If the protective overload device of the invention is used with a starting motor for an internal combustion engine, ity is better because of the short operating period of the motor, if the bimetallic switch is normally closed and if it opens only when the maximum permissible operating temperature of the motor is exceeded. The bimetallic switch is connected in the solenoid circuit of the relay, as in the embodiment illustrated in FIG. 3, the relay having a contact that is closed only when the relay is energized. This contact is connected in the current circuit of the motor 1 1.

When the starting switch is closed, the switching relay is energized and the contact of the relay is closed. When the maximum permissible operating temperature of the starting motor .is exceeded,'the bimetallic switch opens and breaks the solenoid circuit of the relay, which latter becomes deenergized. The opening of the relay contact disconnects the motor from current.

In accordance with the invention, the overload protector, instead of disconnecting the motor from current, can operate a visual or acoustical warning device when the. permissible operating temperature is exceeded.

FIG. 4 illustrates another embodiment of the invention in which the heat responsive device is constructed as a thermoelement 25, suchas a thermo couple. The thermoelement 25 is connected by an amplifier 26 to the control circuit of an electronic switch 27, such as a thyristor. The switch proper 27 and the amplifier 26 together form a unit that constitutes a switching device 28.

The thermoelement 25 delivers a voltage that is dependent on the temperature within the brush 12, the amplifier 26 increasing the strength of this voltage and conducting it to the control circuit of the electronic switch 27. If the voltage from the thermoelement 25 exceeds a certain value, the switching unit 28 is operated and the switch 27 disconnects the motor from the current source P and N.

The arrangement of the invention insures that the motor is reliably protected from overload, since the temperature within the brush, caused by the current drawn by the motor, is an indication of the temperature of all the other parts of the motor under all operating conditions.

It will be understood that each of the elements described above, or two or more together, may also find a useful application in other types of circuits differing from the types described above.

While the invention has been illustrated and described as embodied in an overload protector for electric motors with brushes, it is not intended to be limited to the details shown, since various modifications and structural changes may be made without departing in any way from the spirit of the present invention.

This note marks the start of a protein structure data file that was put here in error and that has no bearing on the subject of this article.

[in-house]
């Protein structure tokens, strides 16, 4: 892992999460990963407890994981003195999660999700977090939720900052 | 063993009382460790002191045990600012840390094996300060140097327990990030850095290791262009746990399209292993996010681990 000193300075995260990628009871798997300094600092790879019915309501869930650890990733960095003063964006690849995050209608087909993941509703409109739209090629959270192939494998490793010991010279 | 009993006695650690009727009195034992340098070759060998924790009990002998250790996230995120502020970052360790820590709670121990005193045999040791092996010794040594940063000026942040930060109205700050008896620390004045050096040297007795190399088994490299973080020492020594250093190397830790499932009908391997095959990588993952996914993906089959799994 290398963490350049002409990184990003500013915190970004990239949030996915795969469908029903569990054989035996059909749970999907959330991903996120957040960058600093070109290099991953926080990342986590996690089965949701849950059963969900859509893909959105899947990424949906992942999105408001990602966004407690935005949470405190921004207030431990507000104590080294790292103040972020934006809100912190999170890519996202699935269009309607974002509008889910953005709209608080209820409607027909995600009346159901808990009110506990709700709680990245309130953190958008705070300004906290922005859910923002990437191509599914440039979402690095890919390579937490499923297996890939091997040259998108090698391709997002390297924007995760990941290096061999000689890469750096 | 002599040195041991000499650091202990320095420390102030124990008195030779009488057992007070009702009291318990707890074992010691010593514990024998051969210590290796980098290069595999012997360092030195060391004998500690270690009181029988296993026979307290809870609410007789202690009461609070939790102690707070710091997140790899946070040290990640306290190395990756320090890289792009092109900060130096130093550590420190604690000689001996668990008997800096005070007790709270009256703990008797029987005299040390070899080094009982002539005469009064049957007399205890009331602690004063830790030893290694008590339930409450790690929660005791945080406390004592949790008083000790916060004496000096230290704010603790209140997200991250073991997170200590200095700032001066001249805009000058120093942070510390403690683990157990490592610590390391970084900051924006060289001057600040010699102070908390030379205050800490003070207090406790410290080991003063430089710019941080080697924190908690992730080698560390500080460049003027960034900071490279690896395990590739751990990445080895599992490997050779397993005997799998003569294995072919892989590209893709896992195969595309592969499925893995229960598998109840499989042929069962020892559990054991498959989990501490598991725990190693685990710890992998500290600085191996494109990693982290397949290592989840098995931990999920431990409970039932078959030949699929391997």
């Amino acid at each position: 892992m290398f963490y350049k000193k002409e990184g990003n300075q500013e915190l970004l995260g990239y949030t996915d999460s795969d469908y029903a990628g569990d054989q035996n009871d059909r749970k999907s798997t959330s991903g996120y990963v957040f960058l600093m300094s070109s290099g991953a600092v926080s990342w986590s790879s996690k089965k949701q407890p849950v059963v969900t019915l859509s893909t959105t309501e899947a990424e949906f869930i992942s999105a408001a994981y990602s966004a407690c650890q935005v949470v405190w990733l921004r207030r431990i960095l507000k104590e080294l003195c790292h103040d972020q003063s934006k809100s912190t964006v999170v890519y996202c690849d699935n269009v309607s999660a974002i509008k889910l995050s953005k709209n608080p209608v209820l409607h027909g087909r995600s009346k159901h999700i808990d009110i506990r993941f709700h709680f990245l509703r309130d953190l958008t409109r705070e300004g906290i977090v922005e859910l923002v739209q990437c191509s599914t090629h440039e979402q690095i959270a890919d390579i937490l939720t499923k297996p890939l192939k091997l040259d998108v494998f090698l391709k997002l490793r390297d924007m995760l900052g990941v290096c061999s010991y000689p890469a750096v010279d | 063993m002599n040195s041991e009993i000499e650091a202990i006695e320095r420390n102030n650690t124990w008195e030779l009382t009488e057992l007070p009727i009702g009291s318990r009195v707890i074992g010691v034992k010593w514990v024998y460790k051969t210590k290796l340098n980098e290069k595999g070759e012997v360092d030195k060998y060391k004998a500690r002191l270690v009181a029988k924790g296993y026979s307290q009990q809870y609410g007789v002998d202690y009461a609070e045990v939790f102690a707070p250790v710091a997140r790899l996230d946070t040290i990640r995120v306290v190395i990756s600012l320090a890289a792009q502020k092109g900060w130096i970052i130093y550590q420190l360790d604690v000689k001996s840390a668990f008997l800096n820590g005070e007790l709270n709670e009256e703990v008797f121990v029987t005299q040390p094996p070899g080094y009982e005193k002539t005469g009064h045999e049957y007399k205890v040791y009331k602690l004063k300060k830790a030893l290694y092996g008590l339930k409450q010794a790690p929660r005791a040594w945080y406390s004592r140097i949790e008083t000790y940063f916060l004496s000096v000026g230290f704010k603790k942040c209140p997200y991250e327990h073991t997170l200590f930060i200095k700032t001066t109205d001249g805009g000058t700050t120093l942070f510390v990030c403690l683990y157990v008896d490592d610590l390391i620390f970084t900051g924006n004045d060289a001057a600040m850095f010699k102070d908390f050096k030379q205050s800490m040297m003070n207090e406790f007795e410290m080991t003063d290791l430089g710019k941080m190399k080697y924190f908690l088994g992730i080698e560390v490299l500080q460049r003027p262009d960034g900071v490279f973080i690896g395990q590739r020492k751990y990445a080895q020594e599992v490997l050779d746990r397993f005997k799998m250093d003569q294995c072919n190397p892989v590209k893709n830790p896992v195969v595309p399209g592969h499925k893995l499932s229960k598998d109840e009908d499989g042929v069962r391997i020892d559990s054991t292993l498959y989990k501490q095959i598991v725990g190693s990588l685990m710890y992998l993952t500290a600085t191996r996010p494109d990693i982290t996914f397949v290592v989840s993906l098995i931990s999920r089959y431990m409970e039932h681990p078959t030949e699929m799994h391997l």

Without further analysis, the foregoing will so fully reveal the gist of the present invention that others can, by applying current knowledge readily adapt it for various applications without omitting features that, from the standpoint of prior art, fairly constitute essential characteristics of the generic or specific aspects of this invention and, therefore, such adaptations should and are intended to be comprehended within the meaning and range of equivalence of the following claims.

What is claimed as new and desired to be protected by Letters Patent is set forth in the appended claims.

We claim:

1. A temperature dependent overload protector for electric motors with brushes, comprising, in combination, switch means connecting the motor to current; and heat responsive means positioned within a brush of the motor and connected to said switch means for causing said switch means to open when a permissible motor operating temperature is exceeded as determined by the temperature within the brush.

2. An overload protector as defined in claim 1, wherein said heat responsive means is a bimetallic switch operated in dependence on the temperature within the brush.

3. An overload protector as defined in claim 2, wherein said switch means includes relay means having contact means connected in the current circuit of the motor and a solenoid for operating said contact means, said bimetallic switch being connected to said solenoid.

4. An overload protector as defined in claim 1, wherein said heat responsive means is means for generating a voltage in dependence on the temperature within the brush.

5. An overload protector as defined in claim 4, further including control means for operating said switch means, and wherein the means for generating a temperature dependent voltage is connected to said control means for causing operation of said switch means in dependence on the temperature within the brush. a

6. An overload protector as defined in claim 5, wherein said control means and switch means are electronic.

Patent Citations
Cited PatentFiling datePublication dateApplicantTitle
US2758255 *Nov 24, 1951Aug 7, 1956Garrett CorpPolyphase motor protector
US3444409 *Nov 9, 1967May 13, 1969Controls Co Of AmericaBrush assembly for dynamoelectric machine
Referenced by
Citing PatentFiling datePublication dateApplicantTitle
US3982163 *Dec 3, 1973Sep 21, 1976The Lucas Electrical Company LimitedTemperature sensitive electronic switching arrangements
US4293789 *Sep 10, 1979Oct 6, 1981General Motors CorporationDynamoelectric machine brush rigging
US4652783 *Nov 10, 1982Mar 24, 1987Morganite Electrical Carbon LimitedAnchoring wear sensors in electrical brushing
US7095235Mar 18, 2003Aug 22, 2006Robert Bosch GmbhMonitoring device, electrical machine tool, current supply device, and associated method of operation
US9013087 *Aug 11, 2014Apr 21, 2015General Electric CompanyBrush holder having RFID temperature sensor system
US20030184308 *Mar 18, 2003Oct 2, 2003Arnim FiebigMonitoring device, electrical machine tool, current supply device, and associated method of operation
US20070193762 *Feb 23, 2007Aug 23, 2007Matsushita Electric Works, Ltd.Electric power tool
US20140346931 *Aug 11, 2014Nov 27, 2014General Electric CompanyElectrical brush holder apparatus and related monitoring system
CN100541957CMar 27, 2003Sep 16, 2009罗伯特博施有限公司Monitoring device, electrical machine tool, current supply device, and associated method of operation
EP1092867A2 *Sep 27, 2000Apr 18, 2001Robert Bosch GmbhElectrical starter for an internal combustion engine with a protection device
EP1092867A3 *Sep 27, 2000Jul 31, 2002Robert Bosch GmbhElectrical starter for an internal combustion engine with a protection device
Classifications
U.S. Classification361/26, 318/473, 310/239, 310/248
International ClassificationH02K11/00
Cooperative ClassificationH02K11/0047
European ClassificationH02K11/00F3